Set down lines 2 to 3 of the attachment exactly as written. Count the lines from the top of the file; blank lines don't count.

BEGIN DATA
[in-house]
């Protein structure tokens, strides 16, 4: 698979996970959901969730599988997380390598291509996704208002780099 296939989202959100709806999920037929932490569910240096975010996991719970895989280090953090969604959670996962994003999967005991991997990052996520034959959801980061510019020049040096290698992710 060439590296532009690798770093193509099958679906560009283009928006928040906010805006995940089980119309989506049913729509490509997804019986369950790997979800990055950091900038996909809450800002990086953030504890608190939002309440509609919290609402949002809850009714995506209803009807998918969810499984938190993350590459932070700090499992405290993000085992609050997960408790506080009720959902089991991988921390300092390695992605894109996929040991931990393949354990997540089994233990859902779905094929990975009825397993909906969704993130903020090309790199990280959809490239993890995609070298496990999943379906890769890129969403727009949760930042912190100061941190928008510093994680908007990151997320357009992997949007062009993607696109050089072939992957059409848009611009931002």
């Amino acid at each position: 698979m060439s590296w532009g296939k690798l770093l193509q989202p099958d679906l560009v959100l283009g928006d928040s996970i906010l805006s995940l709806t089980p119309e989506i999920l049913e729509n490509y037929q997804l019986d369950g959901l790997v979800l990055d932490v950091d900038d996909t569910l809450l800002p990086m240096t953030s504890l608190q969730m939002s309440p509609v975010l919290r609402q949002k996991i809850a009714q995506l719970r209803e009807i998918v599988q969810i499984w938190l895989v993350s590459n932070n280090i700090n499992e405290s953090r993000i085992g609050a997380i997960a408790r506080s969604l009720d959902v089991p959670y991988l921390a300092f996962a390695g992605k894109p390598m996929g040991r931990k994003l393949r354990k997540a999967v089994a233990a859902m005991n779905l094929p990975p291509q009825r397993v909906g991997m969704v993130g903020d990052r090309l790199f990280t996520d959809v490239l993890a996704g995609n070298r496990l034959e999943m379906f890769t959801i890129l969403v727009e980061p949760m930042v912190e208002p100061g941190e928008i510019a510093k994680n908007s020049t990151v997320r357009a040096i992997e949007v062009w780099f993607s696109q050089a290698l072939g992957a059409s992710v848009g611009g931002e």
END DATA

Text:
């Protein structure tokens, strides 16, 4: 698979996970959901969730599988997380390598291509996704208002780099 296939989202959100709806999920037929932490569910240096975010996991719970895989280090953090969604959670996962994003999967005991991997990052996520034959959801980061510019020049040096290698992710 060439590296532009690798770093193509099958679906560009283009928006928040906010805006995940089980119309989506049913729509490509997804019986369950790997979800990055950091900038996909809450800002990086953030504890608190939002309440509609919290609402949002809850009714995506209803009807998918969810499984938190993350590459932070700090499992405290993000085992609050997960408790506080009720959902089991991988921390300092390695992605894109996929040991931990393949354990997540089994233990859902779905094929990975009825397993909906969704993130903020090309790199990280959809490239993890995609070298496990999943379906890769890129969403727009949760930042912190100061941190928008510093994680908007990151997320357009992997949007062009993607696109050089072939992957059409848009611009931002």
């Amino acid at each position: 698979m060439s590296w532009g296939k690798l770093l193509q989202p099958d679906l560009v959100l283009g928006d928040s996970i906010l805006s995940l709806t089980p119309e989506i999920l049913e729509n490509y037929q997804l019986d369950g959901l790997v979800l990055d932490v950091d900038d996909t569910l809450l800002p990086m240096t953030s504890l608190q969730m939002s309440p509609v975010l919290r609402q949002k996991i809850a009714q995506l719970r209803e009807i998918v599988q969810i499984w938190l895989v993350s590459n932070n280090i700090n499992e405290s953090r993000i085992g609050a997380i997960a408790r506080s969604l009720d959902v089991p959670y991988l921390a300092f996962a390695g992605k894109p390598m996929g040991r931990k994003l393949r354990k997540a999967v089994a233990a859902m005991n779905l094929p990975p291509q009825r397993v909906g991997m969704v993130g903020d990052r090309l790199f990280t996520d959809v490239l993890a996704g995609n070298r496990l034959e999943m379906f890769t959801i890129l969403v727009e980061p949760m930042v912190e208002p100061g941190e928008i510019a510093k994680n908007s020049t990151v997320r357009a040096i992997e949007v062009w780099f993607s696109q050089a290698l072939g992957a059409s992710v848009g611009g931002e």